First, we want to sync the testnet first as that is what we will be using for our development. We will sync the mainnet when we are ready to deploy (next time).
You will need about 30Gb of storage space currently to sync a testnet. As there are more transactions in the mainnet, you will need about 100Gb to sync a mainnet.
Note that some users have said that you need an SSD storage for fast writing in order to sync the node properly. Personally, I find HDD storage to be alright.
For Windows Users
For easy access, I recommend you to create a folder to store the blockchain. For example, “C:\EthereumTestnet”.
After creating the folder, try running the following command.
geth --testnet --data-dir="C:\EthereumTestnet" --rpc --rpcapi eth,web3,net,personal
--testnet specifies that we want to sync the Ropsten network. Thus, to sync the mainnet, you just need to take out the argument
--testnet and change the data directory. For example:
geth --data-dir="C:\EthereumMainnet" --rpc --rpcapi eth,web3,net,personal
--rpc argument enables the HTTP-RPC server which allows us to use some services such as what is stated in
After entering the command, you should see something like this.
In order not to corrupt the blockchain, especially after many hours of syncing, you should not close the command prompt abruptly. Always stop the sync by pressing Ctrl + C and wait until geth shuts down the program for you.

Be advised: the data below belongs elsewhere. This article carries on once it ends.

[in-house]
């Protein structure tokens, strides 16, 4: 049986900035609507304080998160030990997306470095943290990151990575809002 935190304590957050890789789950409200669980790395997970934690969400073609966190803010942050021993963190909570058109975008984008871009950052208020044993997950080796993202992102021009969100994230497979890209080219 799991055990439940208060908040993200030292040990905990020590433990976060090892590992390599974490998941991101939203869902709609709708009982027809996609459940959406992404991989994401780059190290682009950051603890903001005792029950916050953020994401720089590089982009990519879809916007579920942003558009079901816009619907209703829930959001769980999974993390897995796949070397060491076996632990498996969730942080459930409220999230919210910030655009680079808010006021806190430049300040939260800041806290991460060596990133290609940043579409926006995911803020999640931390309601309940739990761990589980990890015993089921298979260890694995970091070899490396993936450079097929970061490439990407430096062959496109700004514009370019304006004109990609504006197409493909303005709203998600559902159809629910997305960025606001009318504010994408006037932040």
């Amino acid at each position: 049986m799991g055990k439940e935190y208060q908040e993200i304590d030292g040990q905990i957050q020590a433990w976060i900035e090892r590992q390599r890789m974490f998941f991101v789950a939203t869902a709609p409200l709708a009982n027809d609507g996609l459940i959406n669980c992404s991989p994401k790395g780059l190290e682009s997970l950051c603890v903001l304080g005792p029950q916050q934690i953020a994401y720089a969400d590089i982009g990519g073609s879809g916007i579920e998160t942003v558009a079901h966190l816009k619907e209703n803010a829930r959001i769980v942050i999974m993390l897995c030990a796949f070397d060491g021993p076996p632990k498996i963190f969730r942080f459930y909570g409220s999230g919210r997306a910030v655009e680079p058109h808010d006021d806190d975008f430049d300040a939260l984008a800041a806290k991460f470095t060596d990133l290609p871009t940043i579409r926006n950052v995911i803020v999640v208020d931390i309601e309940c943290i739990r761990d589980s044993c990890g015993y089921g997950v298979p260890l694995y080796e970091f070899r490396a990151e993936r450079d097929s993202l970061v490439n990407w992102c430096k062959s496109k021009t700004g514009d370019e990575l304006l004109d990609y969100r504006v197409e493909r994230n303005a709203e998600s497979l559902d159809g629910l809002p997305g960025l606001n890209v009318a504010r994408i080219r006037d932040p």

However, it is difficult to remember all the command and rpc services you need. That’s why I suggest creating a shortcut or a batch file to help you. Simply create a file using any text editors you have and save it as .bat. For example, RunGethTestnet.bat. Copy and paste the command into the file and save it. The next time you need to run Geth for Ropsten, just double click on the file.
After running Geth, we have to run the Ethereum Wallet. As we want the interface to locate at the exact location where we synced our files, we are executing it from the console. Similar to Geth, I saved a batch file for it as well with an example command such as below.
If you saved Ethereum Wallet as your path, then you can simply replace it directly. For me,
"C:\EthereumWallet\Ethereum Wallet.exe" is simply where I stored my Ethereum Wallet application. The argument
--node-datadir="C:\EthereumTestnet" states where I store my chaindata which is the exact one I specified when I run Geth.
For Mac Users
MacOS is slightly simpler because the chaindata is downloaded automatically to the library and is accessible for us. You may nto want to specify the data directory like in Windows. Nevertheless, I recommend creating a script file to make running Geth and Ethereum Wallet easier.
In order to run mainnet, you just need to remove the –testnet argument in the Geth command. The data directory for running Ethereum Wallet for mainnet will change as well into the following.
Note to users for both OS, Geth has to run before Ethereum Wallet. Running Ethereum Wallet alone will automatically start the syncing process as it will automatically run a Geth client in the background. This is user-friendly but does not enable the RPC services we want to use. Thus, we want to ensure RPC is enabled in both our Geth and Ethereum Wallet execution.